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# FACTORS AFFECTING RATE OF DISSOLVING AND SOLUBILITY

FACTORS AFFECTING RATE OF DISSOLVING AND SOLUBILITY. SECTION 8.2. FACTORS AFFECTING RATE OF SOLUBILITY. TEMPERATURE High temp  more kinetic energy Particles collide with each other This increases their rate of dissolving. FACTORS AFFECTING RATE OF SOLUBILITY. PARTICLE/ MOLECULE SIZE

## FACTORS AFFECTING RATE OF DISSOLVING AND SOLUBILITY

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1. FACTORS AFFECTING RATE OF SOLUBILITY • TEMPERATURE • High temp  more kinetic energy • Particles collide with each other • This increases their rate of dissolving

2. FACTORS AFFECTING RATE OF SOLUBILITY • PARTICLE/ MOLECULE SIZE • smaller particle size = higher the rate of solubility • Because smaller particles fit more readily between the water molecules • Ex: Small molecule vs large molecule

3. FACTORS AFFECTING RATE OF SOLUBILITY • AGITATION • Ex: Dissolve sugar in coffee • Stirring the sugar agitates the molecules • Agitation = higher rate of solubility

4. FACTORS AFFECTING RATE OF SOLUBILITY • SURFACE AREA • The more spread out the particles are, the higher the rate of solubility • Ex: A powder will dissolve more readily than a cube of the solute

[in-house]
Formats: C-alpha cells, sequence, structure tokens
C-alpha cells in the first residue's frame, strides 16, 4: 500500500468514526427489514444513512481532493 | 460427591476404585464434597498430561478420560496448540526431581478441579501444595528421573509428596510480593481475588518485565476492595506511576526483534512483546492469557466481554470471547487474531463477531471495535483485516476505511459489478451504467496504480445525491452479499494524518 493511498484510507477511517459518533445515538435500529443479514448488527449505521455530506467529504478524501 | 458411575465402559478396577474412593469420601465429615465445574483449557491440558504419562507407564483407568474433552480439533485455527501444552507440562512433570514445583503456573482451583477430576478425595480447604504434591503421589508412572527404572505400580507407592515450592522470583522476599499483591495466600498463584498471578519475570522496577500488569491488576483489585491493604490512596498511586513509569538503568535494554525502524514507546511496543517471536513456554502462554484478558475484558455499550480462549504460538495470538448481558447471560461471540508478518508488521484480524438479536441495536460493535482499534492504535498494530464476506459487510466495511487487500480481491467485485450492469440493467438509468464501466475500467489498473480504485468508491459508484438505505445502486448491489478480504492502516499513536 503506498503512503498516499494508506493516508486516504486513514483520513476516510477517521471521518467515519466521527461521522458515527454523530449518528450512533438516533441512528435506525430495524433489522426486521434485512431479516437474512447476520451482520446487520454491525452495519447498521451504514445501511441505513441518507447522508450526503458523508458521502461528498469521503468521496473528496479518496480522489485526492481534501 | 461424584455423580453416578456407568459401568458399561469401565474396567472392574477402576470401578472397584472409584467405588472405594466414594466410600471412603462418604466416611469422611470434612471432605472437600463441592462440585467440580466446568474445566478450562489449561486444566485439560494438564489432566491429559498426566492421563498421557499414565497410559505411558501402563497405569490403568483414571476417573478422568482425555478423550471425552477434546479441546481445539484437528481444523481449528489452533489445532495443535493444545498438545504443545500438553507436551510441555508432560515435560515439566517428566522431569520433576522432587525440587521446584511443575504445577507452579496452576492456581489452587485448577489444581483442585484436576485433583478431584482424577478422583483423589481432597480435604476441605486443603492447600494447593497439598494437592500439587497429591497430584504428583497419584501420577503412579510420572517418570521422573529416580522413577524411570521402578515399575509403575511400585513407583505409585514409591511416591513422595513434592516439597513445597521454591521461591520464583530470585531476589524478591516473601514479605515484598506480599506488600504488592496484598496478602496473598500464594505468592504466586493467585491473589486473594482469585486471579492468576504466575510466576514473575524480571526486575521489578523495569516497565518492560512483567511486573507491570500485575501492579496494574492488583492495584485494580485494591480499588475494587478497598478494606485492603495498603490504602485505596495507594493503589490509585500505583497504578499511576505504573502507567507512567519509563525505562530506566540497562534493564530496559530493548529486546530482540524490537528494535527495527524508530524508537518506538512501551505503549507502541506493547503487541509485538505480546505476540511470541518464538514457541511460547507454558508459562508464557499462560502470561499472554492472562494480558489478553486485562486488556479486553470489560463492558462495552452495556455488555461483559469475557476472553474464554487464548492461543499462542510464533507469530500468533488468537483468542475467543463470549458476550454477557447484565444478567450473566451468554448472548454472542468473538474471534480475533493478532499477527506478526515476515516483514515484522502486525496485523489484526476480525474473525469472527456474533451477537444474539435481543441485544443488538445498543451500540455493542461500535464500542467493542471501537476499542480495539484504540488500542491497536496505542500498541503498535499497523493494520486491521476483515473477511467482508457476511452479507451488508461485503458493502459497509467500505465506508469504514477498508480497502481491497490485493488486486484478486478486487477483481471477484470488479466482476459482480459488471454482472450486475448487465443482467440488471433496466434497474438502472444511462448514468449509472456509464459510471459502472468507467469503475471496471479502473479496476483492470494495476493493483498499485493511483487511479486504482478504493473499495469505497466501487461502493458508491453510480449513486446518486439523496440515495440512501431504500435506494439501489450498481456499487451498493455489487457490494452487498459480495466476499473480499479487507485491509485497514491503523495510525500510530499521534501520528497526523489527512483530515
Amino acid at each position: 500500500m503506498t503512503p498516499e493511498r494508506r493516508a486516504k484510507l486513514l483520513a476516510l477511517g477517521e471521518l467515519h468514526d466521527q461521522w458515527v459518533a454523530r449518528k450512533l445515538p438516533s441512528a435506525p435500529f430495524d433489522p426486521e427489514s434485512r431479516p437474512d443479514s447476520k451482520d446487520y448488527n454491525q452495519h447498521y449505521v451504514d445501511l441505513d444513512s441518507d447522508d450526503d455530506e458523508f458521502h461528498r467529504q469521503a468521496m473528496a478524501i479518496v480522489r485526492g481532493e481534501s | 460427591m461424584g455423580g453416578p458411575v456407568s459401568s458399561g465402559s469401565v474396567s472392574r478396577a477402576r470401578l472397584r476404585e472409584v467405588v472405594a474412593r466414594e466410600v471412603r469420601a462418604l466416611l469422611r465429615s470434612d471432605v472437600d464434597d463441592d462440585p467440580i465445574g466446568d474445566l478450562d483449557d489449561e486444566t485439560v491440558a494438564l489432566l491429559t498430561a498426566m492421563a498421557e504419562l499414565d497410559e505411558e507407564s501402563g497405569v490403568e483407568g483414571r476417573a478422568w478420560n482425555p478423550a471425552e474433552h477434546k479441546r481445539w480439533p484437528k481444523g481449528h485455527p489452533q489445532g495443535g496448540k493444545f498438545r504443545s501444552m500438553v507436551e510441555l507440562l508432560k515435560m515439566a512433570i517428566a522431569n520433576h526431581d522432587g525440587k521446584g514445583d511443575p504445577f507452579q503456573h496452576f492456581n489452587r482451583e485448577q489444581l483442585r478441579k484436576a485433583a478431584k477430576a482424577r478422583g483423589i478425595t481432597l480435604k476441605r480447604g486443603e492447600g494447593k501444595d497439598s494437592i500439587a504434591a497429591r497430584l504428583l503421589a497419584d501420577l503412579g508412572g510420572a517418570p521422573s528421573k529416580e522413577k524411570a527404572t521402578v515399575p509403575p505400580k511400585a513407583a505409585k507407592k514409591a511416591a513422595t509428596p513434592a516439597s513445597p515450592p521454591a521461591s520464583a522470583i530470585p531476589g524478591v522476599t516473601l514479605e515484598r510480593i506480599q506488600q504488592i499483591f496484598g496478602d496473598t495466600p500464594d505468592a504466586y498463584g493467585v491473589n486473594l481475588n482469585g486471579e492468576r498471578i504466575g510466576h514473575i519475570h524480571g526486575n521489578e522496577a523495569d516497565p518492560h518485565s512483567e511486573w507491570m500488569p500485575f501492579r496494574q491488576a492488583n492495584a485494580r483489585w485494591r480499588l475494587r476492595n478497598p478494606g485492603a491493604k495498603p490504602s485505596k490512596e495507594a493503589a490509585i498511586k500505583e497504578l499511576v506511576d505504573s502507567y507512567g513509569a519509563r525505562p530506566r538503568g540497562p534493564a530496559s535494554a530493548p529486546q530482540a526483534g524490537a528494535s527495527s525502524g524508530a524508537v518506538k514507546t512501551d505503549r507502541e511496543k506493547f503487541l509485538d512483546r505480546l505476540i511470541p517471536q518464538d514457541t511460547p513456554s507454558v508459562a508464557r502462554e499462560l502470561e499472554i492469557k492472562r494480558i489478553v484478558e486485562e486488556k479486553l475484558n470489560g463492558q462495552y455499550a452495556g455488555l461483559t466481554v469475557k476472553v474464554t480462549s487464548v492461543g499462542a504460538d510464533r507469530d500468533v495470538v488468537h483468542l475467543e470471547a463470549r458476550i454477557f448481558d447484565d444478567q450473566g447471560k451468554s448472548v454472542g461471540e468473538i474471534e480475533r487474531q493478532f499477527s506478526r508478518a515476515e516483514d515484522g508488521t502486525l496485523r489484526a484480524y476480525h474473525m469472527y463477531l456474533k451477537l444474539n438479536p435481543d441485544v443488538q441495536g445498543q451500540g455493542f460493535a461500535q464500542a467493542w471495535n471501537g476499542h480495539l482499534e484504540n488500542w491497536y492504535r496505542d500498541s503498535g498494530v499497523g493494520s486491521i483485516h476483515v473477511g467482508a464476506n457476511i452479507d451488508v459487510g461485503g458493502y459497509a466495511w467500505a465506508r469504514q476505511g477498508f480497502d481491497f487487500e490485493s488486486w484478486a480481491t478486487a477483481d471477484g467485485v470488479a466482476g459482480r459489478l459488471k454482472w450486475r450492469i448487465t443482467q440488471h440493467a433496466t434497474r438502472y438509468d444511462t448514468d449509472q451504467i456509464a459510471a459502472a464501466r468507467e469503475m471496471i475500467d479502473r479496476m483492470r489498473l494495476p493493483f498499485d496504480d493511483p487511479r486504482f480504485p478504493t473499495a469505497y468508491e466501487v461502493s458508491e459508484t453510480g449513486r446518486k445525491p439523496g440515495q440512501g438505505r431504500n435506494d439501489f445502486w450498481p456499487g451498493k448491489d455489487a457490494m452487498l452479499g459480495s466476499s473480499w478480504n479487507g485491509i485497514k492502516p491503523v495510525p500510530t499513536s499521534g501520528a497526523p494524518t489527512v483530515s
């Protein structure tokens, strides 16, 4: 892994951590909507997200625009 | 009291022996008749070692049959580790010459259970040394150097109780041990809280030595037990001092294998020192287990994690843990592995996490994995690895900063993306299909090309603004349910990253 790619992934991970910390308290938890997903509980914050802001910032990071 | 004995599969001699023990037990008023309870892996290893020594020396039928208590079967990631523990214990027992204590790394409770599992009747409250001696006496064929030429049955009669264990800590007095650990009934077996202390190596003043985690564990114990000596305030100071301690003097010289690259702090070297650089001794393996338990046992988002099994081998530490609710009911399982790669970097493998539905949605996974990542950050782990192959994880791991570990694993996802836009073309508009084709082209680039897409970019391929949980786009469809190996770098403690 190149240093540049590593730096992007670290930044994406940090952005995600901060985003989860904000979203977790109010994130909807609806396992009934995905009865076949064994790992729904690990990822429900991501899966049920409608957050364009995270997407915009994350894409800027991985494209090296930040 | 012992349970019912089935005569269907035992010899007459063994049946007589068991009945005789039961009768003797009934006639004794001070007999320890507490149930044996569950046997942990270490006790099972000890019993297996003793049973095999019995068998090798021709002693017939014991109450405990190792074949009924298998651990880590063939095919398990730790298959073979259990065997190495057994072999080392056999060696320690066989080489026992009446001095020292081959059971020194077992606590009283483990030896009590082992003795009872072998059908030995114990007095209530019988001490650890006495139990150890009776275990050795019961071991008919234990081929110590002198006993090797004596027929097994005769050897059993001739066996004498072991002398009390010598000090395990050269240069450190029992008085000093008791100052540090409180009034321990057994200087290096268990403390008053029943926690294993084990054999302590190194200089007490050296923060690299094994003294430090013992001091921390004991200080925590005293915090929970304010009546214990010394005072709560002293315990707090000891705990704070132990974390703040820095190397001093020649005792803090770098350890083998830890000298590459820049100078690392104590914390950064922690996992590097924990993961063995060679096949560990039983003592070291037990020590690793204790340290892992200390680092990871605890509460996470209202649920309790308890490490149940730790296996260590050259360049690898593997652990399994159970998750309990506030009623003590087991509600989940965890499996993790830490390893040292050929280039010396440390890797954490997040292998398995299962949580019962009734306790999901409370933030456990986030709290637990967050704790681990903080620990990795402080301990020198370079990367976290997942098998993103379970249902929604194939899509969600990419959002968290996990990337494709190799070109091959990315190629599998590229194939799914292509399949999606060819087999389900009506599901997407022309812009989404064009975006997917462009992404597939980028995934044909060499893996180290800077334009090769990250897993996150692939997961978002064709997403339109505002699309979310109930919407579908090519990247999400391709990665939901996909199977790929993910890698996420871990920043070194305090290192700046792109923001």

5. SOLUBILITY AT A MOLECULAR LEVEL • Forces of attraction between solute and solvent particles affect rate of solubility • Which forces? • Between solute particles • Between solvent particles • Between solute and solvent particle

6. 3 STEP PROCESS • 1) Forces between particles in solid (SOLUTE) must be broken • Requires energy • 2) Intermolecular forces between particles in the liquid (SOLVENT) must be broken • Requires energy • 3) Attraction between the particles of the solid (SOLUTE) and the particles of the liquid (SOLVENT) • Gives off energy

7. POLAR vs NON-POLAR

8. POLAR vs NON POLAR REVIEW • POLAR • Forms dipoles (δ+ and δ-) • Dissolve in other polar substances • Ex: Sucrose in water • NON POLAR • Covalently bonded molecule that doesn’t form dipole • Dissolves in other non-polar substances • Ex: Iodine and kerosene

9. RECALL: 2 TYPES OF INTERMOLECULAR FORCES • 1) Dipole- Dipole • Between opposite charges on 2 different polar molecules • Special kind of dipole-dipole force seen in water: HYDROGEN BONDING

10. DIPOLE DIPOLE cont..d • As a result, every water molecule can form 4 Hydrogen bonds to other water molecules

11. RECALL: 2 TYPES OF INTERMOLECULAR FORCES • 2) Ion- Dipole • Attractive forces between an ion and a polar molecule • If ion-dipole force CAN replace the ionic bonds [cations (+) and anions (-)], the compound WILL dissolve • Ex: NaCl and Water

12. Ex: NaCl and Water

13. ION- DIPOLE ATTRACTIONS cont…d • GENERALLY, ionic compounds dissolve in polar substances (there are some exceptions: eg: AgCl) • If the solution is “aq” (in water), each ion is HYDRATED (surrounded by H2O molecules) • Hydrated ions can conduct electricity; such solutions are called ELECTROLYTES

14. MAIN IDEA… • "Like dissolves like" • Polar dissolves polar • Non-polar dissolves non-polar • Polar DOES NOT dissolve non-polar • Non-polar DOES NOT dissolve polar

15. SOLUBILITY AND COVALENT COMPOUNDS • Many covalent compounds do not have (-) and (+) charges • Thus, they are NOT soluble in water • A few exceptions: • Methanol • Ethanol • Sucrose • Dissolve because they contain POLAR bonds • However, they do NOT conduct electricity; called NON-ELECTROLYTES

16. HOMEWORK • Page 301 # 1, 2, 4 • MUST be done or you will be LOST tomorrow! 

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